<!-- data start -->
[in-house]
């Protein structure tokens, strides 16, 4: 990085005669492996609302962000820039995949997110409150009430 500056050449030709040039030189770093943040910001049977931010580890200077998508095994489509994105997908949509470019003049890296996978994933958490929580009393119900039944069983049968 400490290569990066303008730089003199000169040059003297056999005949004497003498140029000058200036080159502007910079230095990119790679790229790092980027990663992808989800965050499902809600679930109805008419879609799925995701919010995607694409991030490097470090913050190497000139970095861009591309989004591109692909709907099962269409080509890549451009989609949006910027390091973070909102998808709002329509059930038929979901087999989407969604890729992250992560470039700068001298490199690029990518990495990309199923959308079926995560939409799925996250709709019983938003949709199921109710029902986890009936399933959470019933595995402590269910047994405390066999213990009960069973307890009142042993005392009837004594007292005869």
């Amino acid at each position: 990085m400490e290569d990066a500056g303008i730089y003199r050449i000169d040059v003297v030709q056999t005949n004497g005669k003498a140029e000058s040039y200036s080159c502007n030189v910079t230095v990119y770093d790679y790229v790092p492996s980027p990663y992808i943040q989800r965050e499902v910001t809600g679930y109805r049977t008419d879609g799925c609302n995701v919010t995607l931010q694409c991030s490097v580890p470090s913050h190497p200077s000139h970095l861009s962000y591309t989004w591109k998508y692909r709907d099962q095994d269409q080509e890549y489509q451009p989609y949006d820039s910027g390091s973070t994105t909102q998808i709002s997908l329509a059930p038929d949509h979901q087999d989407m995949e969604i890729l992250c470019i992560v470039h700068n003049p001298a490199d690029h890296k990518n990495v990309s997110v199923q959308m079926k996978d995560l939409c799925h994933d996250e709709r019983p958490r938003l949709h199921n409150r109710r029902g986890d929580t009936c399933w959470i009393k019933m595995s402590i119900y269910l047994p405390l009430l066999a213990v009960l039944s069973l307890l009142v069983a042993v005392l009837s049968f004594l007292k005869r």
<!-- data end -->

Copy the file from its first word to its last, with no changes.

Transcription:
[in-house]
């Protein structure tokens, strides 16, 4: 990085005669492996609302962000820039995949997110409150009430 500056050449030709040039030189770093943040910001049977931010580890200077998508095994489509994105997908949509470019003049890296996978994933958490929580009393119900039944069983049968 400490290569990066303008730089003199000169040059003297056999005949004497003498140029000058200036080159502007910079230095990119790679790229790092980027990663992808989800965050499902809600679930109805008419879609799925995701919010995607694409991030490097470090913050190497000139970095861009591309989004591109692909709907099962269409080509890549451009989609949006910027390091973070909102998808709002329509059930038929979901087999989407969604890729992250992560470039700068001298490199690029990518990495990309199923959308079926995560939409799925996250709709019983938003949709199921109710029902986890009936399933959470019933595995402590269910047994405390066999213990009960069973307890009142042993005392009837004594007292005869």
């Amino acid at each position: 990085m400490e290569d990066a500056g303008i730089y003199r050449i000169d040059v003297v030709q056999t005949n004497g005669k003498a140029e000058s040039y200036s080159c502007n030189v910079t230095v990119y770093d790679y790229v790092p492996s980027p990663y992808i943040q989800r965050e499902v910001t809600g679930y109805r049977t008419d879609g799925c609302n995701v919010t995607l931010q694409c991030s490097v580890p470090s913050h190497p200077s000139h970095l861009s962000y591309t989004w591109k998508y692909r709907d099962q095994d269409q080509e890549y489509q451009p989609y949006d820039s910027g390091s973070t994105t909102q998808i709002s997908l329509a059930p038929d949509h979901q087999d989407m995949e969604i890729l992250c470019i992560v470039h700068n003049p001298a490199d690029h890296k990518n990495v990309s997110v199923q959308m079926k996978d995560l939409c799925h994933d996250e709709r019983p958490r938003l949709h199921n409150r109710r029902g986890d929580t009936c399933w959470i009393k019933m595995s402590i119900y269910l047994p405390l009430l066999a213990v009960l039944s069973l307890l009142v069983a042993v005392l009837s049968f004594l007292k005869r």